or were damaged by fallen trees. Several ham radio operators lost
Most of the state resources are now been prioritized to assist to
the people of this three provinces that lost their houses. Under
this circumstances we were asked to reschedule the National Meeting
and the Coordination Board agreed with the request as a solidarity
to our colleagues.
Many other activities the National Amateur Radio Federation (F.R.C.)
had scheduled were also postponed included its National Council.
We are working on possible dates not sooner than January. We sorry
for all of the inconvenience and the G.R.O.S. Coordination Board
(Grupo de Radioaficionados para Operaciones Satelitales) will ann-
ounce the new date when possible.
We still have great hopes with this First Meeting and during this
extra months we will work harder to improve our work and make it
When the meeting convenes there are plans for a special callsign
T47G, which will be active every day on HF and satellites, in the
grid FL11. There are 4 conferences, 4 workshops, 1 exposition and
as many demonstrations as passes currently scheduled.
In the meantime the G.R.O.S VHF FM Net devoted entirely to the Ama-
teur Radio Satellites continues to meet on 145.550 MHz. The net will
be on the air every Friday from 19:00 to 20:00 local time in Havana.
CM2ESP is the Net Control Station.
They are looking forward to hear about Hector’s (CO6CBF) experience
and stories about his participation in the AMSAT Symposium in Orlando
during this First Meeting. The Group also wants to thanks to Patrick,
WD9EWK, and all the people at AMSAT for their very important support
to Hector. We want to send a big congrats to Hector too.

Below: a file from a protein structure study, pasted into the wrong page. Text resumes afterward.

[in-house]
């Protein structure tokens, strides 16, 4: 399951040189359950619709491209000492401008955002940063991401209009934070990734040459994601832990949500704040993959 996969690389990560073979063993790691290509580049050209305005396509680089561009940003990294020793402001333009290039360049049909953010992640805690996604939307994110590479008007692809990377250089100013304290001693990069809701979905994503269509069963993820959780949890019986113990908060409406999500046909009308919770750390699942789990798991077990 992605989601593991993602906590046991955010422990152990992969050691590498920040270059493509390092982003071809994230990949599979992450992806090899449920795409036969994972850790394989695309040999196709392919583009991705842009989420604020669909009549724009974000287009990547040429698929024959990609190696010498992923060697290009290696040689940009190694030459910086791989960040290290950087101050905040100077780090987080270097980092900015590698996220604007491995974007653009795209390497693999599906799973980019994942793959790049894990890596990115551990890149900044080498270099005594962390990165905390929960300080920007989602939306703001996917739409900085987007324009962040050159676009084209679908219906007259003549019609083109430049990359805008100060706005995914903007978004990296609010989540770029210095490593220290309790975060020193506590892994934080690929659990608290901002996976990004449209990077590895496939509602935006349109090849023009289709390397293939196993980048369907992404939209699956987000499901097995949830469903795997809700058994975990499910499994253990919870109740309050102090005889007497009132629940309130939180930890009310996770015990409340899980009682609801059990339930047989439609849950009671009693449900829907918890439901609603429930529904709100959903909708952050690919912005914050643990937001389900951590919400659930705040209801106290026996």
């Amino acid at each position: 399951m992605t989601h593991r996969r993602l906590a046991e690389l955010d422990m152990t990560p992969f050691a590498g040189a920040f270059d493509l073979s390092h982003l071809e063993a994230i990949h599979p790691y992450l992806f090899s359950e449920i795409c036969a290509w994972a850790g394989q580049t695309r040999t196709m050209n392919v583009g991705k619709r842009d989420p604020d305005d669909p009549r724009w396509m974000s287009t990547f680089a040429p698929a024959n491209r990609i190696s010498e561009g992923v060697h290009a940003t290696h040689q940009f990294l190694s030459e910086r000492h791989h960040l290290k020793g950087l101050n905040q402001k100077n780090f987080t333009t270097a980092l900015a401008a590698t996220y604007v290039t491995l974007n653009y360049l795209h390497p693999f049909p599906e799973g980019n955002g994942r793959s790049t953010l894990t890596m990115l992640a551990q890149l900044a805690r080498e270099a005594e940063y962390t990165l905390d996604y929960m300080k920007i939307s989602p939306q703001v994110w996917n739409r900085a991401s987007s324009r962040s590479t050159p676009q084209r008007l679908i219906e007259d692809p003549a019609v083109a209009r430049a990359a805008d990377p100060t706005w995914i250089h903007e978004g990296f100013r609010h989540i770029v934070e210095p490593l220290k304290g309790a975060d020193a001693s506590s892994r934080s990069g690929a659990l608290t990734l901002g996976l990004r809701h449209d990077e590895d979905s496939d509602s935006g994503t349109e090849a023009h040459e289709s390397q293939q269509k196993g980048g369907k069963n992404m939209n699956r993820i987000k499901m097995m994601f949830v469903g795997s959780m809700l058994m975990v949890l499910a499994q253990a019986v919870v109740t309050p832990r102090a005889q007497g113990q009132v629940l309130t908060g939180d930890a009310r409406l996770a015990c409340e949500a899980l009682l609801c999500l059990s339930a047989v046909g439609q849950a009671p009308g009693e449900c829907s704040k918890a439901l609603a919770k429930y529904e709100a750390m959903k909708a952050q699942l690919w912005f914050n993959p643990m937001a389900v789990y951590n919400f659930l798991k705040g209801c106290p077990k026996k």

[ANS thanks GROS Coordinator Raydel Abreu Espinet, CM2ESP for the
Special Symposium Visitor Hector Martinez, CO6CBF Back Home
Hector Martinez, CO6CBF traveled from Cuba to the AMSAT Symposium in
Orlando last week. AMSAT had extended an invitation for Hector to
attend and to make a presentation. Thanks to the work done by Patrick
Stoddard, WD9EWK/VA7EWK, Hector was able to obtain a visa to come
to the United States for the Symposium.
Patrick, WD9EWK posted an update, "On my way home from the airport,
I called Hector. He made it home OK, and is now in the process of
clearing the gear he brought back from Florida through the proces-
ses of Cuban Customs and the Cuban communications ministry. This is
normal, and he was confident he could get everything cleared without
incident. Hector also said he hopes to be able to post a message to
thank everyone that helped make his trip to Florida possible."
Patrick says he incurred expenses related to bringing Hector to the
Symposium totaling $2413.30. Upon returning home he found he has re-
ceived contributions totaling $1960.00 for the "Hector fund". He
wrote, "If there are other contributions in the mail, I will add
that to my spreadsheet and post an update later. I don't think I